shopping online. The service is aimed at those
such as busy mums who can’t commit to
waiting in for home delivery and don’t want to
drag their kids around the store. Analysts say
that there’s little potential to roll the service
out across stores as they are simply not big
enough to operate the service efficiently. It
could be argued that the issue of waiting in for
delivery could be addressed by using this
budget to take on a bigger delivery fleet in
order to shorten the waiting at home time
Some retailers, such as Boots, already offer an
order online, collect in-store service. However
the volume of a Boots shopping trip is
considerably less than a Tesco’s one and the
customer is still required to come in-store
which means less extra staff are needed and
there is the possibility of making further sales
Sceptics also point out that benefits could only
be marginal, as only 5% of Tesco’s sales are
made online, however this is over-looking the
possibility that the convenience of the drive-
thru service will attract more custom to
Tesco.com. Online grocery shopping is not a
format to be overlooked, with combined online
grocery sales (of the main 5) now topping
Waitrose’s sales and market share at 4.2%.
With this growth and Tesco’s investment in
online shopping through their piloted Drive-
thru service, there could be some big
implications for shopper marketing to consider,
such as a new type of shopper journey;
matters of signage, atmosphere, proximity and
service are all still relevant but may need to be
addressed in a new way, and if more retailers
follow Tesco in encouraging online shopping,
it’s worth the investment.
Should Old Spice have gone funny?
“Smell Like A Man” Old Spice campaign has
become a famous social media success,
boosting sales and awareness through use of
humour – a well-crafted plan for the brand?
Some experts think not, saying that turning
the brand into a comedy subject will be
damaging in the long run, alienating its original
loyal consumers by making a joke of their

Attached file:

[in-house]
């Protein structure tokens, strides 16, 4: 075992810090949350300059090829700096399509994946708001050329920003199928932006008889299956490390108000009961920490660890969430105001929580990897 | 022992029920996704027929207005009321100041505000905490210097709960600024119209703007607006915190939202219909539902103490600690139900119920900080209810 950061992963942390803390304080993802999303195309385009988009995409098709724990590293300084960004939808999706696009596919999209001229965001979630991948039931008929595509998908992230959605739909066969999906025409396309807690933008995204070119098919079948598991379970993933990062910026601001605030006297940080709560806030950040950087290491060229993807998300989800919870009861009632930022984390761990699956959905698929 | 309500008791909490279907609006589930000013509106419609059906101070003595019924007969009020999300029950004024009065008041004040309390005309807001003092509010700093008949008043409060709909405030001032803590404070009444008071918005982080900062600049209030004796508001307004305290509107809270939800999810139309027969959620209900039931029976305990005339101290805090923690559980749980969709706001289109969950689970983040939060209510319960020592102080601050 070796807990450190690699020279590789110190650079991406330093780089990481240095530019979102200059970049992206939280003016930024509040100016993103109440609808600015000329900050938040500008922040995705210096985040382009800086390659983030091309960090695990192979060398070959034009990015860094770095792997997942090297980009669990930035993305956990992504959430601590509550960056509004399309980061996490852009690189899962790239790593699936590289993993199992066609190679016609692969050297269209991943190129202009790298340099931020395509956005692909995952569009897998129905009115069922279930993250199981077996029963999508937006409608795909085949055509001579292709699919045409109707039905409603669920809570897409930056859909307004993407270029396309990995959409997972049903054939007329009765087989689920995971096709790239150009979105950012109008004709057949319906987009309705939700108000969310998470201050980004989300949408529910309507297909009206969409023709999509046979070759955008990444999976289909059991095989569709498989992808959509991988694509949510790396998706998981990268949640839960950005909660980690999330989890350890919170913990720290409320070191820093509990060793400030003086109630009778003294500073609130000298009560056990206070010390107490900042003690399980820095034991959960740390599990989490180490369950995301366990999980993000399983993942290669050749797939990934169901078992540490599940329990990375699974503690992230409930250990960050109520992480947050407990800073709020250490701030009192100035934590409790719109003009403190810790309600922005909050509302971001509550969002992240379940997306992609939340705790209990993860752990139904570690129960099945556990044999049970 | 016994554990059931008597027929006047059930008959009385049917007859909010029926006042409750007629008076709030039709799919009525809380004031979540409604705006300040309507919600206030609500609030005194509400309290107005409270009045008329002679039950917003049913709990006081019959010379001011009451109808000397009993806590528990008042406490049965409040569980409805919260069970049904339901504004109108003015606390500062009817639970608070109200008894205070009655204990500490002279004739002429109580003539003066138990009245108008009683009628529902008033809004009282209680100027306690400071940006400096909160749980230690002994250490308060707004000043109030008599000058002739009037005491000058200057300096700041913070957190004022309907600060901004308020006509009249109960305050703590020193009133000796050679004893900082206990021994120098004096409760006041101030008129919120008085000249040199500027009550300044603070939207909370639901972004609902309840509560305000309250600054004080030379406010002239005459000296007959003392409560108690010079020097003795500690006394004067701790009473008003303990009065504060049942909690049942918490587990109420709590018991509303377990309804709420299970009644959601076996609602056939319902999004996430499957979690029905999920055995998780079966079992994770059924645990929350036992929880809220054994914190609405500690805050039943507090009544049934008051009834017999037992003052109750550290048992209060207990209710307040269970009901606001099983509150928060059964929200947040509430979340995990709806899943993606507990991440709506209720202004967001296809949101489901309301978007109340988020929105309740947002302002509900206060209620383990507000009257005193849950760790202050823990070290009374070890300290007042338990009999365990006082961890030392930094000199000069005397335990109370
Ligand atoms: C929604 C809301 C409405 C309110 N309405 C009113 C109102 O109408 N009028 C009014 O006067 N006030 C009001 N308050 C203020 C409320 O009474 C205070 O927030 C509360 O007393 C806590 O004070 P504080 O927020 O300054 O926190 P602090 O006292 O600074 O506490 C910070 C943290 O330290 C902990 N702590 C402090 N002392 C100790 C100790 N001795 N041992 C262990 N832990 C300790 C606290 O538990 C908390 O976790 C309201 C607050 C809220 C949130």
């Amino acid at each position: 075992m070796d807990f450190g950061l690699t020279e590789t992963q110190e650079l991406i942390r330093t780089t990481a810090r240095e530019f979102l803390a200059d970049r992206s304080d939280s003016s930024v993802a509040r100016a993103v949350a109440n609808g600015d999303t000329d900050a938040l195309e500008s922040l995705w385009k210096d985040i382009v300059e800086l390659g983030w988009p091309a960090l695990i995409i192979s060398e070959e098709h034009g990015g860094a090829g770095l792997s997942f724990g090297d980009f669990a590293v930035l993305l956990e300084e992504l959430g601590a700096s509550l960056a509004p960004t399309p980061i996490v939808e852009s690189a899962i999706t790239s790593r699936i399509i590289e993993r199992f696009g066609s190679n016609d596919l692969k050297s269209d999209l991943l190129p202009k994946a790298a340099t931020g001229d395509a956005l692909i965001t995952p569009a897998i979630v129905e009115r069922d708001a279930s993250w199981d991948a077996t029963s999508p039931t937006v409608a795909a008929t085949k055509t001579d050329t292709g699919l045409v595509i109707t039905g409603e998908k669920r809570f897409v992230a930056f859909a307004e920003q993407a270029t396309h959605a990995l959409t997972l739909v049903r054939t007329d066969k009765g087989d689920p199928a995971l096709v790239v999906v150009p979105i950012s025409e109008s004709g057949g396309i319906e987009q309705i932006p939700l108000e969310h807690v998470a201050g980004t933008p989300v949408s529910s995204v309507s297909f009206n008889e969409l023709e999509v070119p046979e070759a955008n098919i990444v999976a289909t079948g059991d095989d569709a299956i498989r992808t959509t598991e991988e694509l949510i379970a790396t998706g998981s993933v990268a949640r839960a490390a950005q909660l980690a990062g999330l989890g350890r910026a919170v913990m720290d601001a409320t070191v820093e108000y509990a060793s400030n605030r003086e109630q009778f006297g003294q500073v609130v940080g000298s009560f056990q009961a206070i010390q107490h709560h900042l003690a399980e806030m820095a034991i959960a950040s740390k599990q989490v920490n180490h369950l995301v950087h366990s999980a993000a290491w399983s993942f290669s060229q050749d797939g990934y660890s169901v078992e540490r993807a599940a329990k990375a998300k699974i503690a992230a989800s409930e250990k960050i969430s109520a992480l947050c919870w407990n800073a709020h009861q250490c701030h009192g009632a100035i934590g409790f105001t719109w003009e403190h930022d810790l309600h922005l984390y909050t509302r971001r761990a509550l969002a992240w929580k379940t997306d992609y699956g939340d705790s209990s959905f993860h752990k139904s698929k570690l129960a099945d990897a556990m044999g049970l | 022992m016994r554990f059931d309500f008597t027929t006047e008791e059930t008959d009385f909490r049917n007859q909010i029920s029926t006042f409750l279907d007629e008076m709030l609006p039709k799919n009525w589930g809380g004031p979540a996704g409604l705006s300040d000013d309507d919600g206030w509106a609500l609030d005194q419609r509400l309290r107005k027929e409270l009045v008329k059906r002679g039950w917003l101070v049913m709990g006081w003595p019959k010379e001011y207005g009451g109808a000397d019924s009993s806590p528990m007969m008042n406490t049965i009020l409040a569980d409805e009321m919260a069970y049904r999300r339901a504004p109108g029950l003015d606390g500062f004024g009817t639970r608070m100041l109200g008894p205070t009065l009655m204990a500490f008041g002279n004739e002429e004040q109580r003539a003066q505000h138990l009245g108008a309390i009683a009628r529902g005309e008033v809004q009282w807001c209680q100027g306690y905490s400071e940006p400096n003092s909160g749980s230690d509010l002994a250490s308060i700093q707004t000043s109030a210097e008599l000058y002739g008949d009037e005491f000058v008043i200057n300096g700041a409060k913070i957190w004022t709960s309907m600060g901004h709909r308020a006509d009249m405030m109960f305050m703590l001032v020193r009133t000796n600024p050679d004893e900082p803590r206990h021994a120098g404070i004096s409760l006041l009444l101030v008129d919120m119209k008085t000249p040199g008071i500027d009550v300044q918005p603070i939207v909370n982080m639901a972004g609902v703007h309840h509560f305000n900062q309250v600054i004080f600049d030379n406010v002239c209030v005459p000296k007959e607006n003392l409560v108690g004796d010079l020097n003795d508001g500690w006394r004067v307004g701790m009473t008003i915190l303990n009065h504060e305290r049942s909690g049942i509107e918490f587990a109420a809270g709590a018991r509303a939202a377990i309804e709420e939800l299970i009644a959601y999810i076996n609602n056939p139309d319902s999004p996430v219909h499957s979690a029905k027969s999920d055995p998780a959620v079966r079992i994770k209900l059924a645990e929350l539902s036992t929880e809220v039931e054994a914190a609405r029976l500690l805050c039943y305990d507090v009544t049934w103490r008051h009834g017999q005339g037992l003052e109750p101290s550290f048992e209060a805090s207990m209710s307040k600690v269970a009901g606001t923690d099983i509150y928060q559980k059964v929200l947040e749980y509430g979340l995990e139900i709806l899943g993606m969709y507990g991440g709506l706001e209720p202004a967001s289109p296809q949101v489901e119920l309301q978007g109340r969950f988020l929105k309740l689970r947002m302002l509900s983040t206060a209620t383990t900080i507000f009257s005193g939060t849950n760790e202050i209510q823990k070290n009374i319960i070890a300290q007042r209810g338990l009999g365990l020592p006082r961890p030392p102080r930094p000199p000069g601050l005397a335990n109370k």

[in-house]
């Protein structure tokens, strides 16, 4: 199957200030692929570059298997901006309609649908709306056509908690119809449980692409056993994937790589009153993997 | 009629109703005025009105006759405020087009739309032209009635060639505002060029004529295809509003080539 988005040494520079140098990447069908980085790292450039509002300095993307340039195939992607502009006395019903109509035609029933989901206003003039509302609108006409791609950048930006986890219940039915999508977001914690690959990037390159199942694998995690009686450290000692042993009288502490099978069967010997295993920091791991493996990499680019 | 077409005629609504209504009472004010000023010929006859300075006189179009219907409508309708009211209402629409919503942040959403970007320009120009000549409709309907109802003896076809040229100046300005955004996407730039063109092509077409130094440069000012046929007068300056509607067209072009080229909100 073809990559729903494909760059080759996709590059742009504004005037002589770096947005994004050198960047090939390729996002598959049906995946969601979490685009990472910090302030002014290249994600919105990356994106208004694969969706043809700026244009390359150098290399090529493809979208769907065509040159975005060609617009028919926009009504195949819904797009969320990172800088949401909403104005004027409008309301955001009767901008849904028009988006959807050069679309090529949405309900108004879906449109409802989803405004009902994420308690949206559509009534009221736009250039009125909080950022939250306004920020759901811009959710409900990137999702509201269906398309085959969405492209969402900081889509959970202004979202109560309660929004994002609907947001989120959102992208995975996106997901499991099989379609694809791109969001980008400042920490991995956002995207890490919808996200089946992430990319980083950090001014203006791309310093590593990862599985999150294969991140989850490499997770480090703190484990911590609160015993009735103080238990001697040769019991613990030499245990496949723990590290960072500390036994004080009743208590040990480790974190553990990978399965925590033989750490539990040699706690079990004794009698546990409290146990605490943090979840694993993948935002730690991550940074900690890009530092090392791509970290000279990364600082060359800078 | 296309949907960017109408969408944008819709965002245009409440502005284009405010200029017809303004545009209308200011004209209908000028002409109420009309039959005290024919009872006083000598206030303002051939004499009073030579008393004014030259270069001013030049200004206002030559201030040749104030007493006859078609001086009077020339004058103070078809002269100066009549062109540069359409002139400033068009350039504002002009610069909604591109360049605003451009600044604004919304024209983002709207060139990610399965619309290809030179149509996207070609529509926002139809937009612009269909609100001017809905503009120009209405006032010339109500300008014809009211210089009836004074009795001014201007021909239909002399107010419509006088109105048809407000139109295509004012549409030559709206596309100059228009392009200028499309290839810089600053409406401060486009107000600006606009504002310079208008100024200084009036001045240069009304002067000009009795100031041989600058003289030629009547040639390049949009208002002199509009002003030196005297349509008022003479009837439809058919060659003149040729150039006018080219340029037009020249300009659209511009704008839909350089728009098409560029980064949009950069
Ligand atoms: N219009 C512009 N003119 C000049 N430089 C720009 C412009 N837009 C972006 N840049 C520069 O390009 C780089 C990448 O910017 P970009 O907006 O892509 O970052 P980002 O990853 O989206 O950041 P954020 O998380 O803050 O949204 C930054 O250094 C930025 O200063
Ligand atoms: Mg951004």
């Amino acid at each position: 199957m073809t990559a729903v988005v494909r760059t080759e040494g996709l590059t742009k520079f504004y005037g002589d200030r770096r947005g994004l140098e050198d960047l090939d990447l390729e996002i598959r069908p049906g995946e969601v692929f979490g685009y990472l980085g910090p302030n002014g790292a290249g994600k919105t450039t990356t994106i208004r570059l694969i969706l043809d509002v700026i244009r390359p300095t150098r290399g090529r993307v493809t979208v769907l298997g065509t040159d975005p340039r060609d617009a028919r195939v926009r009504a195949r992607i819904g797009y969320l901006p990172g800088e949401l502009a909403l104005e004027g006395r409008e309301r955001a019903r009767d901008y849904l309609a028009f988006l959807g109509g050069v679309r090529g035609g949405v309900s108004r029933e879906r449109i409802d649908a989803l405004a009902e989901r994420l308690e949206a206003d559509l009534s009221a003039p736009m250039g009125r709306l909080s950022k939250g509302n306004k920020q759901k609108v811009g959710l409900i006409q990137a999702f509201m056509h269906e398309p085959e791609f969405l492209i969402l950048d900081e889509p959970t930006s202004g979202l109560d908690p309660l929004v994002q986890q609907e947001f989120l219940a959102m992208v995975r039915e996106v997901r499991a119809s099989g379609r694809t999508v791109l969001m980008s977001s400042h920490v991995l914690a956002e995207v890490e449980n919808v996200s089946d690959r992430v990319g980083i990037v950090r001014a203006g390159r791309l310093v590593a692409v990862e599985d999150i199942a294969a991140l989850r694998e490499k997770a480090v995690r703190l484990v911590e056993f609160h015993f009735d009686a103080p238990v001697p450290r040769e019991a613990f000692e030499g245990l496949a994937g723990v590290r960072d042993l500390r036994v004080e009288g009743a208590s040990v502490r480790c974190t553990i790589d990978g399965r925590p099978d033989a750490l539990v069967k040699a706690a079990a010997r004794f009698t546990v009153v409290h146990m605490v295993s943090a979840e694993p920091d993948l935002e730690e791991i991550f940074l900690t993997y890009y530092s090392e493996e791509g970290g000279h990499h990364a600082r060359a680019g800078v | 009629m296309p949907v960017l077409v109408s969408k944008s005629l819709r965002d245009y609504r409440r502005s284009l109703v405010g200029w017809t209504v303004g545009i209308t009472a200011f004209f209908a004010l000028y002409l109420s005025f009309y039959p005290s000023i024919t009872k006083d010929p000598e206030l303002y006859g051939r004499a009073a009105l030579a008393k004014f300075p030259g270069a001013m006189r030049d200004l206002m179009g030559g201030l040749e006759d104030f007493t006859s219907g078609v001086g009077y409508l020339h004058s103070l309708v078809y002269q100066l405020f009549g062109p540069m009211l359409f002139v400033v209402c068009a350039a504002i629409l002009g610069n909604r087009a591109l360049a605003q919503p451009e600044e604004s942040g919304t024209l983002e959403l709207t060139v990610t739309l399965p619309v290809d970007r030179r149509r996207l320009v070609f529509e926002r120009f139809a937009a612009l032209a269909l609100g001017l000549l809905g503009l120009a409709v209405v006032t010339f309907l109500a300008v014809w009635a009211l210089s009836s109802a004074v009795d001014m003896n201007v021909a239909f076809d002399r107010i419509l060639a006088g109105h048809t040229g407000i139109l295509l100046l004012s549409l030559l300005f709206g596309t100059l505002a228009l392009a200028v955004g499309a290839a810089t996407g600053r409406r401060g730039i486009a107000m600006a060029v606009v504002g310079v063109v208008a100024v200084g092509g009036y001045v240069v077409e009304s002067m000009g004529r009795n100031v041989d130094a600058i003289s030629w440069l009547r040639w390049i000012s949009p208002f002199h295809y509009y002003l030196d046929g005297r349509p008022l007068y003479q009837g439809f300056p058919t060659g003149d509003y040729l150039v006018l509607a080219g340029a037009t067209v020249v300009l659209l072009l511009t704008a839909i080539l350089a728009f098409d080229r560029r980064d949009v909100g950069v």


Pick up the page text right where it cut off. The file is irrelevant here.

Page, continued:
product. They say that clear beliefs are what
sell, humour confuses the message – is the ad
trying to entertain or to inform about a
product? But maybe Old Spice does both at
once. Humour allows a message to reach
people subconsciously, in a way that a serious
ad with obvious selling objectives would not. It
creates an association of positive feeling, as
long as the brand is visibly placed and relevant
to the humour, like Old Spice is. Humour also
achieves higher audience attention span and a
much better likelihood of user circulation (why
would you send a serious advert to friends?).
Market Watch is a snapshot of current
issues and insights that can influence
your consumers or customers and,
therefore, impact your brand.
If you would like further information
about these articles or our services,
you can reach us on:
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What’s on offer cont.?
Germany, where use of the term “free” is prohibited unless no money is exchanged at all. The
rules crack down on limited availability offers, but is this necessary? Yes, there is a feeling of
disappointment if you miss the chance to benefit from an offer, but without the possibility of
missing out, motivation to get to the shop quickly depletes. One shopper sums it up, “I don’t
want to feel cheap, I want to feel lucky”.
Shoppers not wanting to feel “cheap” is an insight supported by evidence that deep discounts
don’t gain new consumers and their loyalty effectively. The Institute of Promotional Marketing
has warned that discounts over 25% aren’t effective in persuading shoppers to try a new product
or be loyal to it. Over half of consumers would switch brand on a shallow discount coupon.
Customers were more loyal to a coupon product when discount was lower. Some suggest that
price cuts even damage brands, and that a more effective and brand-building tactic is to use
promotions that offer something extra rather than a discounted price. For example, Marmite’s
promotion packs entitling consumers to a free Horrid Henry audio book download, engaging
consumers on a more memorable, meaningful and unique level than big discounts would.
So this re-examination of promotional offers could encourage an effective shift in thinking, away
from “limited offer” extensions that reduce the sought after “lucky” feeling and away from
promotions based on cheapness which are ineffective in changing loyalty. Remember, “I don’t
want to feel cheap, I want to feel lucky”.